Pathogen Genomics: A New Era in Global Health Surveillance and Strategy
6 March–31 October 2023
FutureLearn platform, online
Learn how genomics can help contain infectious diseases, prevent future global health threats, and better protect public health
Duration: 3 weeks, 5 hrs per week
Start date: 6 March 2023. The course will first run ‘live’ for 3 weeks from the start date. Once this period is over, you will be able to join and complete the course, but there will be no live monitoring of the forums
Free to join, and a free certificate of achievement will be provided on satisfactory completion.
Why join this course?
Pathogen genomics is a powerful tool for understanding and managing infectious diseases. This approach can be decisive when monitoring pathogens of public health relevance. On this three-week course taught by experts in pathogen genomics and epidemiology, you’ll review recent developments in genomic surveillance, and explore how these could inform public health actions.
Who is this course for?
This course is designed for anyone interested in how pathogen genomics can enhance our understanding of infectious diseases, and inform public health policies.
What topics will you cover?
- Discover tools and resources to strengthen pathogen surveillance
- Learn how genomic approaches could help tackle infectious diseases
- Discuss strategies for communicating genomic data to inform public health actions
- Harness scientific evidence to prepare for future global health threats
What will you achieve?
By the end of the course, you‘ll be able to
- Describe basic concepts of epidemiology and pathogen genomics
- Identify key elements and tools to support a successful pathogen surveillance
- Interpret and discuss scientific evidence to inform the public health system
- Critique approaches used in global health surveillance
- Describe principles and procedures for responsible public communication of pathogen genomics information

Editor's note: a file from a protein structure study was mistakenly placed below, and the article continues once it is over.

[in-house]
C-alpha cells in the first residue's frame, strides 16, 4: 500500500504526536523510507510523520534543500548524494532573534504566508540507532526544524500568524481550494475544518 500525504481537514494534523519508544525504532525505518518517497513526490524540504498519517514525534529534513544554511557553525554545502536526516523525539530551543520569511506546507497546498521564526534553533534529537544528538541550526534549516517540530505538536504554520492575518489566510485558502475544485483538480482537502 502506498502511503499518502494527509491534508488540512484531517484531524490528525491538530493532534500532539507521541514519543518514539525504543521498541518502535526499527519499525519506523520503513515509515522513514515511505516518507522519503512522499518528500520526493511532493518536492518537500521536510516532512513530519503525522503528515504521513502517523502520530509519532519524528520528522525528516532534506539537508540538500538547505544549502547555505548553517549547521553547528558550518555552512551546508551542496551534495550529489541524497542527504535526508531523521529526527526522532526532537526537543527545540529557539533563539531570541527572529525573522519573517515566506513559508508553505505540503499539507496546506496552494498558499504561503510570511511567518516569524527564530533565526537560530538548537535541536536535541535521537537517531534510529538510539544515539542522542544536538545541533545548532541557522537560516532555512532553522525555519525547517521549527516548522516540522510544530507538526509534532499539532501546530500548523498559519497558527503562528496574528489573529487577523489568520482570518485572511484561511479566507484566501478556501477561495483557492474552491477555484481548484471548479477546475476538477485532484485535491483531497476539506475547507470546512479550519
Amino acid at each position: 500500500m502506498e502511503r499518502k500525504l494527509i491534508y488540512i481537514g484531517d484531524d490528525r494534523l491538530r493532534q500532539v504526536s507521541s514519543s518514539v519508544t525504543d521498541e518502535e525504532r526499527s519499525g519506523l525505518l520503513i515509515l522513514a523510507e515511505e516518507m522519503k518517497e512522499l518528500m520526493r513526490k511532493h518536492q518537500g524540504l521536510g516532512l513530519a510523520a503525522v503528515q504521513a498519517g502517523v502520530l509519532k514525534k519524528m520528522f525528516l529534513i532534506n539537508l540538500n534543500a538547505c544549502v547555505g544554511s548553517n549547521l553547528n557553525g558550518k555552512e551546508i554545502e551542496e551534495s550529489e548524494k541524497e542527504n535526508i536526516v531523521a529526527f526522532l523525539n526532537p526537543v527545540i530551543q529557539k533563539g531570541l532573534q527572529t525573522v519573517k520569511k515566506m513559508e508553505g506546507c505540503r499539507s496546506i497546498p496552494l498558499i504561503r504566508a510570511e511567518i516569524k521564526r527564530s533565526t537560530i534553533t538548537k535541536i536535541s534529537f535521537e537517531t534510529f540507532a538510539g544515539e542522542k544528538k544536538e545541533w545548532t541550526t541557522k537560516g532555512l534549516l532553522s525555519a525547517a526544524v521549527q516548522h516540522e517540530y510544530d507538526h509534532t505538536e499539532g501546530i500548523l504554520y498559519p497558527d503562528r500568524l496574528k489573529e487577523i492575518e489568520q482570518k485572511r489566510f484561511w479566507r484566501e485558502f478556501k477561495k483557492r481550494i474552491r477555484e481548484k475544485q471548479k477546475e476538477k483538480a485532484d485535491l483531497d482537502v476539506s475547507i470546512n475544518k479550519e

I am the Director of the National Genomics and Bioinformatics Center at ANLIS Malbran in Argentina. My research is focused on using genomics for pathogen surveillance in public health.
Nchangwi S Munung
I’m is a Bioethics Researcher at the University of Cape Town, South Africa. My research focus areas are in the ethics of genomics and data science in health & infectious disease ethics.
I have a PhD in Biomedicine from the Pompeu Fabra University in Barcelona. My interests are oriented towards the interplay of science, society and politics.
I am a malaria researcher based at Mahidol University and Molecular Infection Medicine Sweden (MIMS). My passion is in basic research, but I enjoy helping groups in SE Asia with genomic surveillance.
Dr Liã Bárbara Arruda
Education Developer at Wellcome Connecting Science, UK
The course also features contributions from the following distinguished scientists, including:
Dr Abena Animwaa Yeboah-Banin – University of Ghana, Ghana
Dr Amsha Viraragavan – South African Medical Research Council, South Africa
Dr Ana Filipe – MRC-University of Glasgow Centre for Virus Research, United Kingdom
Dr Anastasia Koch – Eh!woza and the University of Cape Town, South Africa
Dr Andrea Cabibbe – IRCCS San Raffaele Scientific Institute, Italy
Prof Audrey Gadzekpo- University of Ghana, Ghana
Dr Brigitte Glanzmann – South African Medical Research Council, South Africa
Prof Christine Carrington – The University of the West Indies, Trinidad and Tobago